BHAI TARU SINGH, (6 October 1720[1] – 1st July 1745), a Sikh martyr the son of Shaheed Bhai Jodh Singh and Bibi Dharam Kaur a Sandhu Jat family of Poohla village, in Amritsar district of the Punjab. He had a younger sister named Bibi Tar Kaur. He was a pious Sikh who following the teachings of the Sikh Gurus, worked hard tilling his land diligently and lived frugally; although not a rich man, he was always happy and did much for his Sikh brothers and sisters.

Whatever he saved went to his Sikh brethren forced into exile by government persecution. He was spied upon by Akil Das (also known as Harbhagat Niranjania) of Jandiala, a government informer and subsequently, Taru Singh was hauled before Zakariya Khan, the governor of Punjab who was based at Lahore.

Born in Punjab during the reign of the Mughal Empire, Bhai Taru Singh was raised as a Sikh by his widowed mother, Bibi Dharam Kaur as his father, Bhai Jodh Singh had died in battle. During this time, Sikh revolutionaries were plotting the overthrow of the Khan and had taken refuge in the jungle. Bhai Taru Singh and his sister, Tar kaur (Taro) Kaur gave food and other aid to these Sikh fighters. Akil Das, having informed the authorities about both of them to Zakaria Khan, the two of them were arrested for treason. Though his sister’s freedom was bought by the villagers, Bhai Taru Singh refused to seek a pardon.

Zakariya Khan’s mission against Sikhs

As the Prachin Panth Prakash narrates the story, Zakariya Khan once asked his men, “From where do the Sikhs obtain their nourishment? I have debarred them from all occupations. They realize no taxes. They do not farm, nor are they allowed to do business or join public employment. I have stopped all offerings to their gurdwaras, their places of worship. No provisions or supplies are accessible to them. Why do they not die of sheer starvation?”
Harbhagat, a sworn foe of the Sikhs, remarked, “There are Sikhs in this world who would not eat until they have fed their brethren. They may themselves go without food and clothing but cannot bear their comrades’ distress. They would pass the winter by fireside and send them their own clothes. They would sweat to grind corn and have it sent to them. They would do the roughest chore to earn a small wage for their sake. They migrate to distant places to eke out money for their brothers in exile.”

“In the village of Puhia in Majha,” continued Harbhagat, “lives one Taru Singh. He tills his land and pays the revenue to the officials. He eats but little and sends what he saves to his brothers in the jungle. His mother and sister both toil and grind to make a living. They eat sparingly and wear the coarsest homespun. Whatever they save, they pass on to their fellow Sikhs.”

Bhai Taru Singh arrested

Following the report by Akil Das, Bhai Taru Singh was arrested, imprisoned and tortured. Eventually, when presented before the governor, he defiantly greeted him with the Sikh salutation: Vahiguru ji ka Khalsa, Vahiguru ji ki Fateh. When charged with sedition, he stated :

“If we till your land, we pay the revenue. If we engage in commerce, we pay taxes. What is left after our payments to you is for our bellies. What we save from our mouths, we give to our brethren. We take nothing from you. Why then do you punish us?”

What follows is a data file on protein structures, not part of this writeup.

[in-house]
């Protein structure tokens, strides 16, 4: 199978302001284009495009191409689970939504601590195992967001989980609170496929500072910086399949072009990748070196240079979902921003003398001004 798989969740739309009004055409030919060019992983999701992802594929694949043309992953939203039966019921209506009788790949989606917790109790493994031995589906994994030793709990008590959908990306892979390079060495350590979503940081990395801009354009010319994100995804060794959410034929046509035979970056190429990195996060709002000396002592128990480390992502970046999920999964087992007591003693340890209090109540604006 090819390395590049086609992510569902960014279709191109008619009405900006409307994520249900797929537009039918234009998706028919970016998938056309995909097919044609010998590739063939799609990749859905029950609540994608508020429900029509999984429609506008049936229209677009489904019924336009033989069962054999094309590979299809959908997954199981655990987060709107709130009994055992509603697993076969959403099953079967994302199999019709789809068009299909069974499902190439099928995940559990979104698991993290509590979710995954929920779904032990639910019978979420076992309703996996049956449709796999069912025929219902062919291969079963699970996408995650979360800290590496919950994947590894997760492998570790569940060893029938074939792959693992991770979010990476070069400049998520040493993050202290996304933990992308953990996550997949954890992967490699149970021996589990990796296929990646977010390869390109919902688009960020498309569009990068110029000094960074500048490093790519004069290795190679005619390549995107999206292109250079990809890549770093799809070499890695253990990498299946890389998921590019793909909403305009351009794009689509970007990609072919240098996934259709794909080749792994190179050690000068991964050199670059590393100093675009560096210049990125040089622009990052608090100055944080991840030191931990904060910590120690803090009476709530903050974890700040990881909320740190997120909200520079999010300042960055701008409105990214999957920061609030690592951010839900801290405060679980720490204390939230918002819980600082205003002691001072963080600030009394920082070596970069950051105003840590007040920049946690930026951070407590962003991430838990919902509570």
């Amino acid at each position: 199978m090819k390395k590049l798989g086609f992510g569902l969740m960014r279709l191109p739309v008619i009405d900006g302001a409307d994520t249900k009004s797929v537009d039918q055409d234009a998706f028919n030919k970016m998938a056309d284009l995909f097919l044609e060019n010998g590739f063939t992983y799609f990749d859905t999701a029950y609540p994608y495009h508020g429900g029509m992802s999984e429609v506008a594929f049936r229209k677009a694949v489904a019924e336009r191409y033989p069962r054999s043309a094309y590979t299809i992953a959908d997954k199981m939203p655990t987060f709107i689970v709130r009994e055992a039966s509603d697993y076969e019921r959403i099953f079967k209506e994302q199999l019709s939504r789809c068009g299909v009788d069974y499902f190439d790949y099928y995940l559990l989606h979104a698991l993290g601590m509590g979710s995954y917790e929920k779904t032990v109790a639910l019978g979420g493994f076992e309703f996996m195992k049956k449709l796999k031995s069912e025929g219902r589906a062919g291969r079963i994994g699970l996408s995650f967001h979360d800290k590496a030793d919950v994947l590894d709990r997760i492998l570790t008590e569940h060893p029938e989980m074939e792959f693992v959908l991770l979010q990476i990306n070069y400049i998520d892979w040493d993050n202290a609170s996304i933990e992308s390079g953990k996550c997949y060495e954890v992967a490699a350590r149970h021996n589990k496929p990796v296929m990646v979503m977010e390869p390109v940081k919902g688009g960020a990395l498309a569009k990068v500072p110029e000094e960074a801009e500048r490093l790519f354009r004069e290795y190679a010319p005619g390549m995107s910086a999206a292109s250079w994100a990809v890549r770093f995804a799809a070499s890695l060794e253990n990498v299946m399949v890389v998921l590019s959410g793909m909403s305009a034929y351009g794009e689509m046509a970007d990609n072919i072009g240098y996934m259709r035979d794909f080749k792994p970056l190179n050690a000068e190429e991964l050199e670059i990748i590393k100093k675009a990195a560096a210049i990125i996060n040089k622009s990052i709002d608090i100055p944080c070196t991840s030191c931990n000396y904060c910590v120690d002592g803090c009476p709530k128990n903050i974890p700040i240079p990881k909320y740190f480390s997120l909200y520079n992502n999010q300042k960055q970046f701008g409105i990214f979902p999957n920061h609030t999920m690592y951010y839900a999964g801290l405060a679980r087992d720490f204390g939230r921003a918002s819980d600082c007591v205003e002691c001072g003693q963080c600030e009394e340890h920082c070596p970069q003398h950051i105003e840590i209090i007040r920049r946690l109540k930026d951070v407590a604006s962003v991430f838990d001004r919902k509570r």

The governor was in a rage and pronounced the usual alternatives, Islam or death. To quote again from the Prachin Panth Prakash, Taru Singh calmly asked, “Why must I become a Mussalman (a Muslim person)? Do not the Mussalmans ever die?”

The exact method of his execution is somewhat ambiguous. However, it is believed that after a short period of imprisonment and torture, Singh was brought before the Khan and given the choice of converting to Islam or being executed. As a symbol of his conversion, Singh would have to cut off his Kesh and present it as an offering to the Khan. Upon his refusal, and in a public display, Bhai Taru Singh’s scalp was cut away from his skull with a sharp knife to prevent his hair from ever growing back. This torturous act is believed to be carried out on 9th June 1745.

Bhai sahib left to bleed to his death

Sikhs believe that once Bhai sahib had been returned to prison to await a slow death, Zakaria Khan was stricken with unbearable pain and the inability to urinate. He consulted his advisers about this sudden illness and he was told that this illness was due to his maltreatment of the Sikhs. Due to the unbearable pain and as a last resort, he sent an apology to the Khalsa Panth for his persecution of the Sikhs and begged for their forgiveness.

It was suggested by his advisers that if Zakaria Khan had his own scalp hit with Bhai Taru Singh’s shoes, his condition might be lifted. Although the shoe cured the Khan’s condition, he died 22 days later. Upon hearing that he had miraculously outlived the Khan, Bhai Taru Singh left for sachkhand on 1st of July 1745.

Taru Singh was then barely 25 years of age. His dead body was cremated outside Delhi Gate at Lahore, where a “Shahidganj”, or martyrs’ memorial, was later constructed. It became a place of pilgrimage for the Sikhs.

References :-

  • Bhangu, Ratan Singh, Prachin Panth Prakash. Amritsar, 1914
  • Gian Singh, Giani, Panth Prakash. Lahore, 1880
  • Lakshman Singh, Bhagat, Sikh Martyrs. Madras, 1928
  • Gandhi, Surjit Singh, Struggle of the Sikhs for Sovereignty. Delhi, 1980
  • Ganda Singh and Teja Singh, A Short History of the Sikhs. Bombay, 1950
  • Harbans Singh, The Heritage of the Sikhs. Delhi, 1983
  • Sikhi wiki
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